That license would land her an assistant principal position at Talent Middle School before heading over to take the reins of the elementary school in the summer of 2020, when several other personnel moves were made.

“It was a very organic, natural discussion about where we should move the players,” Lowe Rogers said.

Fire response

Once staff knew there was a fire, Phoenix-Talent and TES leadership gathered the next day and worked to account for all of its students and families.

“We dumped everybody’s class lists into Google sheets and we called on our staff to say, ‘OK, we’ve got to find out where everybody is,’” Lowe Rogers said. “Then we — principals — were calling the staff and saying, ‘are you safe?’”

Kuriyama evacuated to Medford and stayed at another teacher’s house for days. Her house was fine, but her parents’ home burned to the ground.

“That was a very somber morning,” Kuriyama said, adding that a third of her students lost their homes.

But Kuriyama would return to TES to help account for everyone in three days. Some students who lost their Chromebooks in the fire had to have them replaced.

“We went [from teaching] to being relief workers really fast,” Kuriyama said.

Talent Elementary School, in coordination with the district, also connected displaced students with shelter and established “learning hubs” so they could connect to the internet during the year’s virtual learning period.

TES staff personally delivered school and living supplies to families across the valley after the fire. The school also received a fair amount of community donations to give to families.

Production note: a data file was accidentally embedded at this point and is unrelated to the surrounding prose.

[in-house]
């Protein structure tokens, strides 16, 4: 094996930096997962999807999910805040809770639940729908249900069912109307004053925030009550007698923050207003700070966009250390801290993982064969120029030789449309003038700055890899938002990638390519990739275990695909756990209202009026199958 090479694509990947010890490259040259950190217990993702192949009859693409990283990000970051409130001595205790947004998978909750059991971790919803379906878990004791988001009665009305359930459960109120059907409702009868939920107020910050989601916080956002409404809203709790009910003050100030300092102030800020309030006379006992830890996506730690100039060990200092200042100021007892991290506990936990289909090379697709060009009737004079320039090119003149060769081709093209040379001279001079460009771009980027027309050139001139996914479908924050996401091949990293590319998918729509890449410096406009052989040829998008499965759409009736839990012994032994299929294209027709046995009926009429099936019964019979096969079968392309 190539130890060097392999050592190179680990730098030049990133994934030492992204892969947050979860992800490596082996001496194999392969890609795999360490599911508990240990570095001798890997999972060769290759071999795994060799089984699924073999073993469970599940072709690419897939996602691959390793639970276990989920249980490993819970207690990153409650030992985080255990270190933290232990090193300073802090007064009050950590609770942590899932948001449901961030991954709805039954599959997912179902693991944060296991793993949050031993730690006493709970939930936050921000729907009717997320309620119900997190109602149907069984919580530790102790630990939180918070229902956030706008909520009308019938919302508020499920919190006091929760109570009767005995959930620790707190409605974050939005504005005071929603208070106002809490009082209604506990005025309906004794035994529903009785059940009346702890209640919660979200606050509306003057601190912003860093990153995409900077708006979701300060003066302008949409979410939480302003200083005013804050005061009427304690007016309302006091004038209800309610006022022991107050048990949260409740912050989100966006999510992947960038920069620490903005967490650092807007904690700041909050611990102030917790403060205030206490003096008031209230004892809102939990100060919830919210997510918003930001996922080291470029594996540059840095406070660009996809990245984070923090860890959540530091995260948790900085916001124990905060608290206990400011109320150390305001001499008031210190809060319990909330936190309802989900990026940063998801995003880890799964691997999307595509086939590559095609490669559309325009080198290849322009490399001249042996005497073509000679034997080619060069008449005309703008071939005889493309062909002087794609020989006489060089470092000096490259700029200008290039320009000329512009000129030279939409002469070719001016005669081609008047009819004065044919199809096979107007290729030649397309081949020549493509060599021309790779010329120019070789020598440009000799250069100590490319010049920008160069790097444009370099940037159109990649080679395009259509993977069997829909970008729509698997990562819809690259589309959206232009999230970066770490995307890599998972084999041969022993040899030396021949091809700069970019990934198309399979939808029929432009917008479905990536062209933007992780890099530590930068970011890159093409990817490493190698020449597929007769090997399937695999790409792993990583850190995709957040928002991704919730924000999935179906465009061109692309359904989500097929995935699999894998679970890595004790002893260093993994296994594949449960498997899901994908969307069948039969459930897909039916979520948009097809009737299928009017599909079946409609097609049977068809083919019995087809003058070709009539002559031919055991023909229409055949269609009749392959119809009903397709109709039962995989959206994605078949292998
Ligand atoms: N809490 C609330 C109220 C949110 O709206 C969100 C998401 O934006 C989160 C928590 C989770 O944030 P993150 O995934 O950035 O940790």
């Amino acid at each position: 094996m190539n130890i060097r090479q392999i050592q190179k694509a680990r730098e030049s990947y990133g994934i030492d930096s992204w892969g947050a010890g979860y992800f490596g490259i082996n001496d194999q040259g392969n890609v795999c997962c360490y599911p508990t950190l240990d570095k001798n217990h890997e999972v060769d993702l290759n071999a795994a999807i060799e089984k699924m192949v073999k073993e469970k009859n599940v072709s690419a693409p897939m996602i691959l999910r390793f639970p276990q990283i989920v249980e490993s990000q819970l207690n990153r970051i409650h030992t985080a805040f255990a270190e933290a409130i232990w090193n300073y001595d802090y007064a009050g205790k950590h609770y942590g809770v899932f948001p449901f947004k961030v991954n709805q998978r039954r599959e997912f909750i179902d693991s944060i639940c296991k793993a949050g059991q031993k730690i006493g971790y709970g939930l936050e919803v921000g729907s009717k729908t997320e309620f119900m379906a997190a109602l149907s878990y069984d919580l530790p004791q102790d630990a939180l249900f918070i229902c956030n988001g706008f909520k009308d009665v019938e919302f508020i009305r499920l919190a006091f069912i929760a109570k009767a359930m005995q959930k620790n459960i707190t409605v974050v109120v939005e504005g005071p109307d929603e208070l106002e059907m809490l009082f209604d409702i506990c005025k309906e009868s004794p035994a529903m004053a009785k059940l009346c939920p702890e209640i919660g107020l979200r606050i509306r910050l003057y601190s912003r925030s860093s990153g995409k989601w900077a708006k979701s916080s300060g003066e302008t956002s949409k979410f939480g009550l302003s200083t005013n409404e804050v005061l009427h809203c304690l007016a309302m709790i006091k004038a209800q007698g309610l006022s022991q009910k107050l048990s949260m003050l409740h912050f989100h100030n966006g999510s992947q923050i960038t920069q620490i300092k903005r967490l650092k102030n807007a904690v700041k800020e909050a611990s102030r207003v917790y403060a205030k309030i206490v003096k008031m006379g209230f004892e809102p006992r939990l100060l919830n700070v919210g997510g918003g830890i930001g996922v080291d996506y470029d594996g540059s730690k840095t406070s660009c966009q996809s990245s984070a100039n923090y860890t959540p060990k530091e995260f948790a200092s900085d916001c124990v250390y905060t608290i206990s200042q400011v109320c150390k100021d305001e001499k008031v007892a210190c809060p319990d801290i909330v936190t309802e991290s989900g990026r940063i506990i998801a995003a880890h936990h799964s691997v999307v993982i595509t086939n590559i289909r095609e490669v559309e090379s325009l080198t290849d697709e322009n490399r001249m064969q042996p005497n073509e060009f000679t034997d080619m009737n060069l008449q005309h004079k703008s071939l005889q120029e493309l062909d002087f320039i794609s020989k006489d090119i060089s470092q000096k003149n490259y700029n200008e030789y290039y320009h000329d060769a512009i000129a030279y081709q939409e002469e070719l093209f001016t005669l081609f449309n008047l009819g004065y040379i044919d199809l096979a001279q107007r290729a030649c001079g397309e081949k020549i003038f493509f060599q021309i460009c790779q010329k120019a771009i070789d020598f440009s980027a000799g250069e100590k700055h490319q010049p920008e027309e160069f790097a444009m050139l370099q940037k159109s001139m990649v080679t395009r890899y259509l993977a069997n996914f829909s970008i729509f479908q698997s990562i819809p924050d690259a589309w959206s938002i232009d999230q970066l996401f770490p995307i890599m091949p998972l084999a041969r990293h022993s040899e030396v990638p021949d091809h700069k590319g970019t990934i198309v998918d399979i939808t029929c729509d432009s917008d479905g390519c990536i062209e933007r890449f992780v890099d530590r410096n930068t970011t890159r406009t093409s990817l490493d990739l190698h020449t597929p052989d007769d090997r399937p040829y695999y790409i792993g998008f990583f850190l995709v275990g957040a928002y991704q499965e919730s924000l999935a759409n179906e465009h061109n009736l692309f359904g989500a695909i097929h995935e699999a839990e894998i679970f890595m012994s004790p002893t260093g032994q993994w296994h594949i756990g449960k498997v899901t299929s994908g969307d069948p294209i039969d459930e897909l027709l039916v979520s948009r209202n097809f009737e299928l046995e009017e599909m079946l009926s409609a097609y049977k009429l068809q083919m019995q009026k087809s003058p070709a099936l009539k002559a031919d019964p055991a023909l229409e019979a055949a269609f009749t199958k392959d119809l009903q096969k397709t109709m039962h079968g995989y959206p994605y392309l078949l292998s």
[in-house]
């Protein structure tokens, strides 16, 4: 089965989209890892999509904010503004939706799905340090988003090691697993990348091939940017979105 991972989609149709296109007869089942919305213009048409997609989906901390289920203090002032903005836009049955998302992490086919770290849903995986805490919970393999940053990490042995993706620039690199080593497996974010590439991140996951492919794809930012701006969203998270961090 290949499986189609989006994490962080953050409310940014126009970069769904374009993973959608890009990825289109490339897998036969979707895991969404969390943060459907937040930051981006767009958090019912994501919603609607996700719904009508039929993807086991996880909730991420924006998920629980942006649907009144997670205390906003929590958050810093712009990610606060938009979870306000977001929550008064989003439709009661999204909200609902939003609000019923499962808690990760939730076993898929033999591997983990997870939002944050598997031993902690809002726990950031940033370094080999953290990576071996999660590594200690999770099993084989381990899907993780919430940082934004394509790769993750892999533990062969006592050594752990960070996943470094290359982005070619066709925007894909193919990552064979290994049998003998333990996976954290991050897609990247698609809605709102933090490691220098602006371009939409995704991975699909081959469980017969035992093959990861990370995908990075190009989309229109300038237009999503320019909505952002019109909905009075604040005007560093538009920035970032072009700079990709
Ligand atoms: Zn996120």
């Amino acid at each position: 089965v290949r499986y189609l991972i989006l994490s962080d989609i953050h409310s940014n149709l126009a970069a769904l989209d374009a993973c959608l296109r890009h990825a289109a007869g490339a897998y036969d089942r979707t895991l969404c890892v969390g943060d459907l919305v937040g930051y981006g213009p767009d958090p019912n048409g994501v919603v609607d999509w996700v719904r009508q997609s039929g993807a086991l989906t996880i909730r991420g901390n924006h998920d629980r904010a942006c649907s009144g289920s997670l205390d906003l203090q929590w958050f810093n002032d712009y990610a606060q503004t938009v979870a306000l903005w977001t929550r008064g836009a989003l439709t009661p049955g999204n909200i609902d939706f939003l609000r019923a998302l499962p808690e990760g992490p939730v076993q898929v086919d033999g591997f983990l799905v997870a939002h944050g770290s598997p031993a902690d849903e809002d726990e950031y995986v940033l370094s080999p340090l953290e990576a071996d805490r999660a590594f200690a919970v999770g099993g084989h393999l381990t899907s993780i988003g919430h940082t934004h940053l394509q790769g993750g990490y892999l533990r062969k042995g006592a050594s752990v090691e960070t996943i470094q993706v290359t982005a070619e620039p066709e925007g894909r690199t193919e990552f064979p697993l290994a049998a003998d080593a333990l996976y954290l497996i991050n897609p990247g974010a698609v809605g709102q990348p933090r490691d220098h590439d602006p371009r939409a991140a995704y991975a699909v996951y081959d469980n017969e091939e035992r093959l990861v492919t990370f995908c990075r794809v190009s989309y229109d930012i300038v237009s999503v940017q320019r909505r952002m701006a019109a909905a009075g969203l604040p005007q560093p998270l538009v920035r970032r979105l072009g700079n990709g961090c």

“People were coming to us saying, ‘I have this resource,’ so we were playing middle man,” Lowe Rogers said. “We are so blessed in this valley just to have supportive people.”

While it might have seemed like a herculean task for TES to be so heavily involved in a disaster response plan, Lowe Rogers said, “we were really poised and able to be that service.”

“For Talent specifically, it’s such a tight-knit community, the staff here are family,” Lowe Rogers said. “For us, there was no other answer except to show up for our students.”

The fire’s spread and the district’s response to it would mean TES would not start instruction for another two weeks.

When students finally resumed instruction for the 2020-21 school year, families were “grateful,” according to Lowe Rogers.

“We understood pretty quickly that the sooner we could turn to some sort of normalcy, routine structure for them, the better,” she said.

A year out from Almeda

TES is still down almost 100 students since the fire occurred, according to Lowe Rogers. But the downturn isn’t all due to Almeda, she said; the pandemic is also to blame.